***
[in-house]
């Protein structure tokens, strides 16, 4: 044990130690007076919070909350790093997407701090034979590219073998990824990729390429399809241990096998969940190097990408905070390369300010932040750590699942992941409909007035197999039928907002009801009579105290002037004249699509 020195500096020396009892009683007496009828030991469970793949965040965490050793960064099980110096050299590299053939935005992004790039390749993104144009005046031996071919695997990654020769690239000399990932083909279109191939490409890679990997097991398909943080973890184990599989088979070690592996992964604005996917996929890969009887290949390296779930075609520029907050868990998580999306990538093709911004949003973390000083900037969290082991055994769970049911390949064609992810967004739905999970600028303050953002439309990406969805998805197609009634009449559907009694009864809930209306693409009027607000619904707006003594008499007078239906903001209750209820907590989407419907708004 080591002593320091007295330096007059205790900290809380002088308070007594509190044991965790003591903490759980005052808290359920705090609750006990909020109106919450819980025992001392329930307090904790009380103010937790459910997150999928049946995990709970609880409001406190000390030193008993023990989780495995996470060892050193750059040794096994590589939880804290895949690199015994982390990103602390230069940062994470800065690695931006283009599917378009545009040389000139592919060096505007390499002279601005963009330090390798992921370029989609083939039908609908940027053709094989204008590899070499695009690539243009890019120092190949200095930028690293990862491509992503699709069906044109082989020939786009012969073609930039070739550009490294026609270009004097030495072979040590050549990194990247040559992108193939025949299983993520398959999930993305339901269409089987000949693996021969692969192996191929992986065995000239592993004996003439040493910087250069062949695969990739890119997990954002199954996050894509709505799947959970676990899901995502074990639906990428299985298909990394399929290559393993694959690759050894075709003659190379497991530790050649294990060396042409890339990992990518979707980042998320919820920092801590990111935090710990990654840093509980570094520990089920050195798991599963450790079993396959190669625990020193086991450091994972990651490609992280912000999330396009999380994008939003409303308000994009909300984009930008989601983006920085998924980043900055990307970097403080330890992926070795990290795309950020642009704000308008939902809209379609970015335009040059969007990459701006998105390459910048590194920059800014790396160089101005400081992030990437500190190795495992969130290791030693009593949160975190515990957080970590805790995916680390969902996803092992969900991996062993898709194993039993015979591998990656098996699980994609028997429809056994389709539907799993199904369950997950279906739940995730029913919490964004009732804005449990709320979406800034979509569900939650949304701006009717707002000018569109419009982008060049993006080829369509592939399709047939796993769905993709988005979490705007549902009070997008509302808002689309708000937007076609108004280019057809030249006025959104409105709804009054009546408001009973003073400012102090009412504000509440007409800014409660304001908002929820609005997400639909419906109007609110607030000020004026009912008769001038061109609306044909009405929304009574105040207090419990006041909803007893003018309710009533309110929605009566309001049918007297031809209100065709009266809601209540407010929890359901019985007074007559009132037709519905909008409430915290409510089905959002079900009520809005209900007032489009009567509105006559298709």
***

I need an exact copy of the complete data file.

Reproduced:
[in-house]
């Protein structure tokens, strides 16, 4: 044990130690007076919070909350790093997407701090034979590219073998990824990729390429399809241990096998969940190097990408905070390369300010932040750590699942992941409909007035197999039928907002009801009579105290002037004249699509 020195500096020396009892009683007496009828030991469970793949965040965490050793960064099980110096050299590299053939935005992004790039390749993104144009005046031996071919695997990654020769690239000399990932083909279109191939490409890679990997097991398909943080973890184990599989088979070690592996992964604005996917996929890969009887290949390296779930075609520029907050868990998580999306990538093709911004949003973390000083900037969290082991055994769970049911390949064609992810967004739905999970600028303050953002439309990406969805998805197609009634009449559907009694009864809930209306693409009027607000619904707006003594008499007078239906903001209750209820907590989407419907708004 080591002593320091007295330096007059205790900290809380002088308070007594509190044991965790003591903490759980005052808290359920705090609750006990909020109106919450819980025992001392329930307090904790009380103010937790459910997150999928049946995990709970609880409001406190000390030193008993023990989780495995996470060892050193750059040794096994590589939880804290895949690199015994982390990103602390230069940062994470800065690695931006283009599917378009545009040389000139592919060096505007390499002279601005963009330090390798992921370029989609083939039908609908940027053709094989204008590899070499695009690539243009890019120092190949200095930028690293990862491509992503699709069906044109082989020939786009012969073609930039070739550009490294026609270009004097030495072979040590050549990194990247040559992108193939025949299983993520398959999930993305339901269409089987000949693996021969692969192996191929992986065995000239592993004996003439040493910087250069062949695969990739890119997990954002199954996050894509709505799947959970676990899901995502074990639906990428299985298909990394399929290559393993694959690759050894075709003659190379497991530790050649294990060396042409890339990992990518979707980042998320919820920092801590990111935090710990990654840093509980570094520990089920050195798991599963450790079993396959190669625990020193086991450091994972990651490609992280912000999330396009999380994008939003409303308000994009909300984009930008989601983006920085998924980043900055990307970097403080330890992926070795990290795309950020642009704000308008939902809209379609970015335009040059969007990459701006998105390459910048590194920059800014790396160089101005400081992030990437500190190795495992969130290791030693009593949160975190515990957080970590805790995916680390969902996803092992969900991996062993898709194993039993015979591998990656098996699980994609028997429809056994389709539907799993199904369950997950279906739940995730029913919490964004009732804005449990709320979406800034979509569900939650949304701006009717707002000018569109419009982008060049993006080829369509592939399709047939796993769905993709988005979490705007549902009070997008509302808002689309708000937007076609108004280019057809030249006025959104409105709804009054009546408001009973003073400012102090009412504000509440007409800014409660304001908002929820609005997400639909419906109007609110607030000020004026009912008769001038061109609306044909009405929304009574105040207090419990006041909803007893003018309710009533309110929605009566309001049918007297031809209100065709009266809601209540407010929890359901019985007074007559009132037709519905909008409430915290409510089905959002079900009520809005209900007032489009009567509105006559298709």